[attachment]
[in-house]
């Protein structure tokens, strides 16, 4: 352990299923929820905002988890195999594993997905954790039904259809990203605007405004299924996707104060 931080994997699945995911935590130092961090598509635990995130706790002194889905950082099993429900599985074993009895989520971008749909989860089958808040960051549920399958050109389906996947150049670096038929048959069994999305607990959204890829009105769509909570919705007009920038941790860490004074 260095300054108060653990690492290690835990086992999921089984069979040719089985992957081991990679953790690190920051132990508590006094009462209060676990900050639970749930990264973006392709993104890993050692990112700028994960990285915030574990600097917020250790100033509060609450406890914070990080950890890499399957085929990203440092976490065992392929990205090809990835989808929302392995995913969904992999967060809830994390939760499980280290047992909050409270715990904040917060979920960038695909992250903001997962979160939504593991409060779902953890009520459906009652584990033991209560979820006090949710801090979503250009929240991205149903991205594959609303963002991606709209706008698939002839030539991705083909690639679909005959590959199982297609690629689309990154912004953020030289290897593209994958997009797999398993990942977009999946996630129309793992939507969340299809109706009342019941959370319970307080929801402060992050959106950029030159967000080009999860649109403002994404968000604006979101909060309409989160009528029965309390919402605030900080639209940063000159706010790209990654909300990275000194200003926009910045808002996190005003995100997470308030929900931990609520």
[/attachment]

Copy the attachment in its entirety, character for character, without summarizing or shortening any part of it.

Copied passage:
[in-house]
């Protein structure tokens, strides 16, 4: 352990299923929820905002988890195999594993997905954790039904259809990203605007405004299924996707104060 931080994997699945995911935590130092961090598509635990995130706790002194889905950082099993429900599985074993009895989520971008749909989860089958808040960051549920399958050109389906996947150049670096038929048959069994999305607990959204890829009105769509909570919705007009920038941790860490004074 260095300054108060653990690492290690835990086992999921089984069979040719089985992957081991990679953790690190920051132990508590006094009462209060676990900050639970749930990264973006392709993104890993050692990112700028994960990285915030574990600097917020250790100033509060609450406890914070990080950890890499399957085929990203440092976490065992392929990205090809990835989808929302392995995913969904992999967060809830994390939760499980280290047992909050409270715990904040917060979920960038695909992250903001997962979160939504593991409060779902953890009520459906009652584990033991209560979820006090949710801090979503250009929240991205149903991205594959609303963002991606709209706008698939002839030539991705083909690639679909005959590959199982297609690629689309990154912004953020030289290897593209994958997009797999398993990942977009999946996630129309793992939507969340299809109706009342019941959370319970307080929801402060992050959106950029030159967000080009999860649109403002994404968000604006979101909060309409989160009528029965309390919402605030900080639209940063000159706010790209990654909300990275000194200003926009910045808002996190005003995100997470308030929900931990609520």